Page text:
Running is the easiest type of exercise routine to begin, at least according to the popular sentiment. As the truism goes, all you need is a pair of shoes and a road to start.
Failed couch-to-5k experimenters and veteran runners alike will tell you that becoming a runner is not that simple, and not just because you’ll need some real motivation to actually begin pounding the pavement with the consistency required to build up endurance. If the one piece of gear that everyone agrees you need, the shoes, don’t work right for you, you’re less likely to be willing to put in the mileage you need to really jump into your healthy habit.
Starting your running journey with a pair of shoes that doesn’t do it for you could lead you right back to the couch—or worse, play a part in developing injuries that could land you there for extended periods of downtime. While it’s tough to find research that definitively proves whether certain styles of running shoes can either cause or prevent injuries in and of themselves, one thing is certain: a pair of running shoes that fits you properly will feel better on your feet and help you to run more efficiently than a pair of shoes that fits poorly or are worn past their expiration date.
Whether you’re just starting out running, you eat mileage for breakfast, or you just use jogging as a form of cross-training to help with your conditioning to achieve other fitness goals, you’ll need to find the right shoes for you. These pairs are some of the best on the market right now.
Do I need a lot of cushioning?
Heel and forefoot cushioning determines ground feel. Test a range of shoes to find your sweet spot.
What’s the benefit of a woven upper?
Comfort! Still, it’s smart to test the fit of your footwear by running on a treadmill. (And a good store will have one.)
Am I strong enough for minimal shoes?
Can you pull off a perfect single-leg squat? If not, then you lack the core and hip strength to safely run in these.
Should I try “no-drop” shoes?
Footwear that has no differential in height from heel to forefoot is best suited to a more efficient runner. If you’re not sure if you qualify, you should probably avoid the style.
How long has this model existed?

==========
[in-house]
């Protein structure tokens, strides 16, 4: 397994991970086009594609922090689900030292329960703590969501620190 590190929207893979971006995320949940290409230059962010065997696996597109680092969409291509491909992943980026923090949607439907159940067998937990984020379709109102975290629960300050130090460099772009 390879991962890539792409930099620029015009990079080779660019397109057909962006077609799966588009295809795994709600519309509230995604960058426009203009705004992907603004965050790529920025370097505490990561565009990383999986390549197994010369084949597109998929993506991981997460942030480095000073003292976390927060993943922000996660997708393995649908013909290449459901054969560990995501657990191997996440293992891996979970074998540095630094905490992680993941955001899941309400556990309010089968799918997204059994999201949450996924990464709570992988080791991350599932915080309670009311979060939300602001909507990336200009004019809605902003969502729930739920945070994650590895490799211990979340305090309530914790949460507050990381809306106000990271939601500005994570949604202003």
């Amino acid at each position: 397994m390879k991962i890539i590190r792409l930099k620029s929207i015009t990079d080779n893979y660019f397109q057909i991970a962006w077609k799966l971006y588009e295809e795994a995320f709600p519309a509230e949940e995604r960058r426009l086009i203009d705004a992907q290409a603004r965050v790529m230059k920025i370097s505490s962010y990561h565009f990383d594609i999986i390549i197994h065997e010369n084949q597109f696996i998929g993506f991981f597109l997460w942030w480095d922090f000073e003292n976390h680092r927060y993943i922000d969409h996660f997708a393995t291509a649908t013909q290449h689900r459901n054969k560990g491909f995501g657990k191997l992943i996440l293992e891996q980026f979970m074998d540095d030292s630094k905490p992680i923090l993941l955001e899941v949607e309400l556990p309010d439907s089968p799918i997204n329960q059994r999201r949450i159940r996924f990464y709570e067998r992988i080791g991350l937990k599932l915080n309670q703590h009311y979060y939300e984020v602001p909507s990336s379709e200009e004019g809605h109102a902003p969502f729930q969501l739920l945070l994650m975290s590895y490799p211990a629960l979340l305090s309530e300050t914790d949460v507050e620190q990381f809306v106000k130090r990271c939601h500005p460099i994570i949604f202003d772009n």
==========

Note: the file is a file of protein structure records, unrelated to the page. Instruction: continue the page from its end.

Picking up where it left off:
Shoes that are in at least their third update deliver a proven combo of comfort, value, and performance.
Nike Air Zoom Tempo NEXT%
This training shoe is built for speed. The Tempo has the components of the world-breaking Air Zoom Tempo Alphafly Next%—ZoomX foam, a forefoot Zoom Air unit, and a full-length plate—in a pared down package, so you can log more miles and train as fast as you race.
Skechers GOrun Razor 3 Cloak Hyper
The pattern here might look funky, but you’ll be guaranteed to stand out on your jogs. You’ll be well positioned to go fast, too—these shoes are super light, with Skechers’ celebrated nitrogen-infused Hyper Burst foam for an extra kick.
Saucony Triumph 18
Want a cushioned ride for your long runs? Or just a comfortable, easy shoe for when you’re just starting out? The latest iteration of Saucony’s Triumph line has you covered, with plenty of the company’s PWRRUN+ foam and a fit system designed for your own custom feel.
Adidas Ultraboost 21
The latest in Adidas’ iconic Ultraboost line might be the best to run in in years. We gave the redesigned shoes an in-depth test and loved the propulsive feel on the road.
Puma Calibrate Runner
These high-tech kicks were the first to implement Puma’s Xetic cushioning, which is designed to compress and rebound with each stride. Add a sock-like upper and you have one comfortable ride.
Mizuno Wave Inspire 17
The latest shoe in Mizuno’s Wave Inspire line introduces a new Enerzy foam, which the company says is its most responsive and springy yet.